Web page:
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What's the proper way to determine the computer's gateway when going from DHCP to a static IP. Operating system is Mythbunutu with Ububtu desktop installed.

I had previously been editing /etc/network/interfaces, but eventually the computer would stop being able to connect to the Internet (although computers behind the access point could still connect to it).

Now I'm using gnome-network-admin assuming the GUI knows what's going on behind the scenes better than I do.

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Why are you going with a static-ip? ( Edit the question ) –  Brad Gilbert Jul 18 '09 at 21:13
    
MythTV backend server. –  Will Jul 19 '09 at 13:40
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3 Answers

up vote 3 down vote accepted

To get your gateway's IP address, use the route command with the -n flag to translate hostnames into IP addresses (or rather, disable DNS lookups on the IP address).

$ route -n
Kernel IP routing table
Destination     Gateway         Genmask         Flags Metric Ref    Use Iface
10.10.10.0      0.0.0.0         255.255.255.0   U     0      0        0 eth0
0.0.0.0         10.10.10.1      0.0.0.0         UG    100    0        0 eth0

The default gateway is the one where the destination is 0.0.0.0, in this case, 10.10.10.1.

Though I'm wondering, why are you manually assigning a static IP? Does your access device (router, wifi, whatever) not allow DHCP reservations? Most devices do these days. You just need to provide the MAC address, and many will already know the MAC by hostname. If your's doesn't you can get the MAC from ip, the "link/ether" address:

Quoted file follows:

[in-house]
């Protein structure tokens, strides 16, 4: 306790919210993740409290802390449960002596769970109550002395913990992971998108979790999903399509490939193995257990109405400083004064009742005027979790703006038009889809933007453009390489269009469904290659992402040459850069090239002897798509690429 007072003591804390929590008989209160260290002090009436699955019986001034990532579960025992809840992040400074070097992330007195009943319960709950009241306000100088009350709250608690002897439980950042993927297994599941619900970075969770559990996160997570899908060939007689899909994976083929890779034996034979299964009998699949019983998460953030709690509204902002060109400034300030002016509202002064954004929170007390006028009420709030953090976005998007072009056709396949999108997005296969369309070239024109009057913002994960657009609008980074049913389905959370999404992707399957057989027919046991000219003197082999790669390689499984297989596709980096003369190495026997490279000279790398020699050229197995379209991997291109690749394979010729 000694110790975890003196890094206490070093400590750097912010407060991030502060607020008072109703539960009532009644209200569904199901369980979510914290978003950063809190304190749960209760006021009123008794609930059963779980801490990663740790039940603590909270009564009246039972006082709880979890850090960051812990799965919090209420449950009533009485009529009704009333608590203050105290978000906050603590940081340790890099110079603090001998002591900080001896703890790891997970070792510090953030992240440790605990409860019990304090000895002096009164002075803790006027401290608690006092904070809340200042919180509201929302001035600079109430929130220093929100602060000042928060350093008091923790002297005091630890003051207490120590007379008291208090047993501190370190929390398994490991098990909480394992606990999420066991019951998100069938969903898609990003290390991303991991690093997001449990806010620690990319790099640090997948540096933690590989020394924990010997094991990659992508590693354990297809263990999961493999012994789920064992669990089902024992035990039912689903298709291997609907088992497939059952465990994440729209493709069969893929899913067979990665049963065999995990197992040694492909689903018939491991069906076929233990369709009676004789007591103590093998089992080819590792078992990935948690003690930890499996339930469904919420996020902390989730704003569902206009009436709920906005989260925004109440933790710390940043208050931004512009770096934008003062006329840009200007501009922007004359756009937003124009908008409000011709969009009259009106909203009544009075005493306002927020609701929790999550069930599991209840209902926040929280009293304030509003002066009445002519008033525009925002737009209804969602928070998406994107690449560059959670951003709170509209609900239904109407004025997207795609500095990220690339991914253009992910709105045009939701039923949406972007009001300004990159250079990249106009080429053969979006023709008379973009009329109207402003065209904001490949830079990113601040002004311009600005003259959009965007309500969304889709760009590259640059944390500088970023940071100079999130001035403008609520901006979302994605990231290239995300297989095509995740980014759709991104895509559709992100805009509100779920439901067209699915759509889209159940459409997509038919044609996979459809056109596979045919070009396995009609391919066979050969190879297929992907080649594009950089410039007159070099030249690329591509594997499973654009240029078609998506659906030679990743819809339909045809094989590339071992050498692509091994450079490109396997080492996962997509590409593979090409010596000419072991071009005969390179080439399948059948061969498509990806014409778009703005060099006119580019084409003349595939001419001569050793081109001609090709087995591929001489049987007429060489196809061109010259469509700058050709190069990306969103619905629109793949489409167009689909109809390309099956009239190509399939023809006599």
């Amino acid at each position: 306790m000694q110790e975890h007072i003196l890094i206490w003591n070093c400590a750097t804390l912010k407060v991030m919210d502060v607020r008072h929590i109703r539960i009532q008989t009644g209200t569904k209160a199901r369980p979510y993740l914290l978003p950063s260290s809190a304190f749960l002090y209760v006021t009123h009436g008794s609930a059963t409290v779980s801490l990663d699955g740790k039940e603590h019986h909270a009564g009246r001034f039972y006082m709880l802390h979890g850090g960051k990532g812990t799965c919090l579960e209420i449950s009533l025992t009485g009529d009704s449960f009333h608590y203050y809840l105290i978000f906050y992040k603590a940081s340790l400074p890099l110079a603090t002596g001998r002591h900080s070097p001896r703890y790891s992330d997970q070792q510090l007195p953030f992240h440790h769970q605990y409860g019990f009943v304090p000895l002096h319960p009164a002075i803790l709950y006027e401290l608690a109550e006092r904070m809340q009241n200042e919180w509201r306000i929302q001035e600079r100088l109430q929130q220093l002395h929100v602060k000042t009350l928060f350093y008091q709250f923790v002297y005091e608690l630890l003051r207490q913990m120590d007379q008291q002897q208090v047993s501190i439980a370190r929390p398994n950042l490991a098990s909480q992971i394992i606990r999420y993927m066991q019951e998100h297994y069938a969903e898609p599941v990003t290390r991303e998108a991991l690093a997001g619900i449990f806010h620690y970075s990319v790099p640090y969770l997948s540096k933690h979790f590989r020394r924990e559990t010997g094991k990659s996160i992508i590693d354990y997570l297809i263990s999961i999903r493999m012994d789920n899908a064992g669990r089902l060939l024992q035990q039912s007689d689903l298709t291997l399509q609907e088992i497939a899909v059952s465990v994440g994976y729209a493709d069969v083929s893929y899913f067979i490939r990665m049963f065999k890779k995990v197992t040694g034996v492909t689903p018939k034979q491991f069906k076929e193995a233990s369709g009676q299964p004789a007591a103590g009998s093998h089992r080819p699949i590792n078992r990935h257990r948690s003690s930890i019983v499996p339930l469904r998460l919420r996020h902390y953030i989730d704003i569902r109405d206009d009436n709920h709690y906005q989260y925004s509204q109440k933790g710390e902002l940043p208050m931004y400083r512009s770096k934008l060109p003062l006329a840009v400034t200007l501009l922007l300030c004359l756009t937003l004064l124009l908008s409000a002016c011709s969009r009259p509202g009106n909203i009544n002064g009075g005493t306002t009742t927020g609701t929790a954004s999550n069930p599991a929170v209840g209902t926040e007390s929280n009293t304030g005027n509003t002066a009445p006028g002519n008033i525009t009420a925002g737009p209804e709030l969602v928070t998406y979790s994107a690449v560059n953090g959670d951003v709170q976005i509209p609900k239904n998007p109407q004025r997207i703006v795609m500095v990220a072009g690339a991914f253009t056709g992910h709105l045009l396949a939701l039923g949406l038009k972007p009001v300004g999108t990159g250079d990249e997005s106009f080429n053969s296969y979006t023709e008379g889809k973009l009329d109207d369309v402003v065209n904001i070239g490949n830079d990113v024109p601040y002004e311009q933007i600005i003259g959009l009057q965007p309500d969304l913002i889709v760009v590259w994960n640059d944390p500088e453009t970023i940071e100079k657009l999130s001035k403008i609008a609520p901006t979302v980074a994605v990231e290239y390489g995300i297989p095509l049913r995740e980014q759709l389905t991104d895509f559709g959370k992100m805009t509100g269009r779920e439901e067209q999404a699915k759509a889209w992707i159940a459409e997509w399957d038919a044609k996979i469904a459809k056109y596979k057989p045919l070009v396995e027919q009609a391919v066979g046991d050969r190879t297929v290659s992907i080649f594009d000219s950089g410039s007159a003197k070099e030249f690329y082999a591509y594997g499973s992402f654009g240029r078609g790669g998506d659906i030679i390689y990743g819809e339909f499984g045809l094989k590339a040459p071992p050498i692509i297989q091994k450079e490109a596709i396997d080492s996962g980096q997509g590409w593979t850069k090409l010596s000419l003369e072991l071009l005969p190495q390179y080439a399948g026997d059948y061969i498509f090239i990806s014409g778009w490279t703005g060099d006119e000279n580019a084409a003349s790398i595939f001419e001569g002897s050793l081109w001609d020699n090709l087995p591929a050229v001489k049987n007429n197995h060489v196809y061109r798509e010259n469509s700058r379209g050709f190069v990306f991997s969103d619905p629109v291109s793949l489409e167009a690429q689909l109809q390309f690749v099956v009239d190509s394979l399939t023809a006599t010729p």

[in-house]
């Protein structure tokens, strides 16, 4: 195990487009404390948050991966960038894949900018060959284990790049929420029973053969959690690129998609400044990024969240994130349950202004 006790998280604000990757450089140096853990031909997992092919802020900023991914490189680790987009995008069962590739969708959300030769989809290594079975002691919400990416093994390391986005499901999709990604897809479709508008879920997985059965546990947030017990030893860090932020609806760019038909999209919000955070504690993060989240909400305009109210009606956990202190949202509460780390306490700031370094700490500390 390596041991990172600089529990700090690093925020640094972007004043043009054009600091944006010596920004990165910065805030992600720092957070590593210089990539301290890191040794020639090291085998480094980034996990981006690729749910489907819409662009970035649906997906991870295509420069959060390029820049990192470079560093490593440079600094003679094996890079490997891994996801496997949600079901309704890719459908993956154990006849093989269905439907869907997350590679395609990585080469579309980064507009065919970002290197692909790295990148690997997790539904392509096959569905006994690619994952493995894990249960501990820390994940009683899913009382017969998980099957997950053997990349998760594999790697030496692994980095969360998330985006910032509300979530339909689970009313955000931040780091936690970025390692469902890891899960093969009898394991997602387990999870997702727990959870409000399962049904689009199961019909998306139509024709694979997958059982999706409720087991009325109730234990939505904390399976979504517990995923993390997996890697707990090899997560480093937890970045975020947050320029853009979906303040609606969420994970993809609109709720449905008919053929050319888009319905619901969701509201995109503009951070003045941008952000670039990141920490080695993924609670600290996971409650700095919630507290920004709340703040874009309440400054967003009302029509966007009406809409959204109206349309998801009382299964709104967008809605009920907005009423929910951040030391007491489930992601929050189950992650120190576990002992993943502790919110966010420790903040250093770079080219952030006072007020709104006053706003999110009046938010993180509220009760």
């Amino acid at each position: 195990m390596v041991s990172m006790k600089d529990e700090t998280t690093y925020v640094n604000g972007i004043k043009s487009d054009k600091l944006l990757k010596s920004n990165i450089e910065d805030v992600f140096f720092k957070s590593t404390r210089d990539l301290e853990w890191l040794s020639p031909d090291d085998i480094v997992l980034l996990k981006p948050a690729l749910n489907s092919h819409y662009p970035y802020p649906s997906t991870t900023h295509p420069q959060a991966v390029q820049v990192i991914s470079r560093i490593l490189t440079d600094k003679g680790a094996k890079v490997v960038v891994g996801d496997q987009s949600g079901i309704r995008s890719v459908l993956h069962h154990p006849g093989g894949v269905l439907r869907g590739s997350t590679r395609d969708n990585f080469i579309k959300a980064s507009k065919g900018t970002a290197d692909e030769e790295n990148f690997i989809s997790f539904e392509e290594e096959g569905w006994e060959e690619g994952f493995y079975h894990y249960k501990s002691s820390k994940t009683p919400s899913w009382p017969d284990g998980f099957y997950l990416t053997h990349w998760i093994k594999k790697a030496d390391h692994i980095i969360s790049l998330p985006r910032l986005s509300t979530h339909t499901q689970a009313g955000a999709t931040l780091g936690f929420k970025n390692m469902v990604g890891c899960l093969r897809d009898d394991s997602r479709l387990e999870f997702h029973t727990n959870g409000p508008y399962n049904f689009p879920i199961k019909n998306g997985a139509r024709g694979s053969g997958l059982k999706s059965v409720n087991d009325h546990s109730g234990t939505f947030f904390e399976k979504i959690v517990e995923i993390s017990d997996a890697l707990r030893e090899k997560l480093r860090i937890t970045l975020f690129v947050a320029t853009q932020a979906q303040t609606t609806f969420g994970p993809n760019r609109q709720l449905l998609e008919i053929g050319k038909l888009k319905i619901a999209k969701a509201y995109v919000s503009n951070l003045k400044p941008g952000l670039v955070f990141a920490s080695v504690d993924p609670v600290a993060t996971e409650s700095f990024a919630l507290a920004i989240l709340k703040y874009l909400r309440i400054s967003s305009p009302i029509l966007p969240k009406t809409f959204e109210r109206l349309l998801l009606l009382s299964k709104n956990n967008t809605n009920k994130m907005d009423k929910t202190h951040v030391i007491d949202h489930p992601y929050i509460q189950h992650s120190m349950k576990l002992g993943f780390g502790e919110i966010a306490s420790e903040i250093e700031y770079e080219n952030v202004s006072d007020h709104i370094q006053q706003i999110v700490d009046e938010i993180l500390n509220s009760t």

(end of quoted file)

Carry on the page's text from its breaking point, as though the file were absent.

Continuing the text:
$ ip addr
1: lo: <LOOPBACK,UP,LOWER_UP> mtu 16436 qdisc noqueue state UNKNOWN
    link/loopback 00:00:00:00:00:00 brd 00:00:00:00:00:00
    inet 127.0.0.1/8 scope host lo
    inet6 ::1/128 scope host
       valid_lft forever preferred_lft forever
2: eth0: <BROADCAST,MULTICAST,UP,LOWER_UP> mtu 1500 qdisc pfifo_fast state UNKNOWN qlen 1000
    link/ether 00:50:56:10.10:21 brd ff:ff:ff:ff:ff:ff
    inet 10.10.10.121/24 brd 10.10.10.255 scope global eth0
    inet6 fe80::250:56ff:fe10.1021/64 scope link
       valid_lft forever preferred_lft forever

or ifconfig, the "HWaddr" address:

$ ifconfig
eth0      Link encap:Ethernet  HWaddr 00:50:56:10.10:21
          inet addr:10.10.10.121  Bcast:10.10.10.255  Mask:255.255.255.0
          inet6 addr: fe80::250:56ff:fe10.1021/64 Scope:Link
          UP BROADCAST RUNNING MULTICAST  MTU:1500  Metric:1
          RX packets:107139 errors:0 dropped:0 overruns:0 frame:0
          TX packets:12345 errors:0 dropped:0 overruns:0 carrier:0
          collisions:0 txqueuelen:1000
          RX bytes:29375815 (29.3 MB)  TX bytes:1447714 (1.4 MB)
          Interrupt:18 Base address:0x2000
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Why am I manually assigning a static IP? WRT54G2 does not let you assign static IPs in the router as far as I can tell. –  Will Jul 19 '09 at 13:49
    
I have a WRT54G(L) and I replaced the Linksys firmware with a 3rd party - DD-WRT. –  jtimberman Jul 19 '09 at 14:38
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jtimberman and freiheit provided good answers. Let me add one thing: it is not clear if you are the network administrator or not. If you are not, assigning IP addresses statically when the network is supposed to use DHCP is really playing the Sorcerer's Apprentice. You can create a lot of problems (assigning an existing IP address, for instance).

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I am the network administrator, it's home. –  Will Jul 19 '09 at 13:50
    
Then, the advices from jtimberman and freiheit are good. –  bortzmeyer Jul 20 '09 at 10:49
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/etc/network/interfaces is the right thing to use, but the GUI tools are fine as well.

Are you simply statically configuring the same IP that DHCP gave you? If you do that, the DHCP server will eventually lease the same IP out to another computer/device and you'll have an IP conflict. If you give your system an IP via any of those static methods, you need to give it an IP nothing else will use. Either outside the range of DHCP, or one that DHCP knows belongs only to your MAC address. If you configure a static assignment on the DHCP server for your MAC address, you shouldn't have to worry about any of this...

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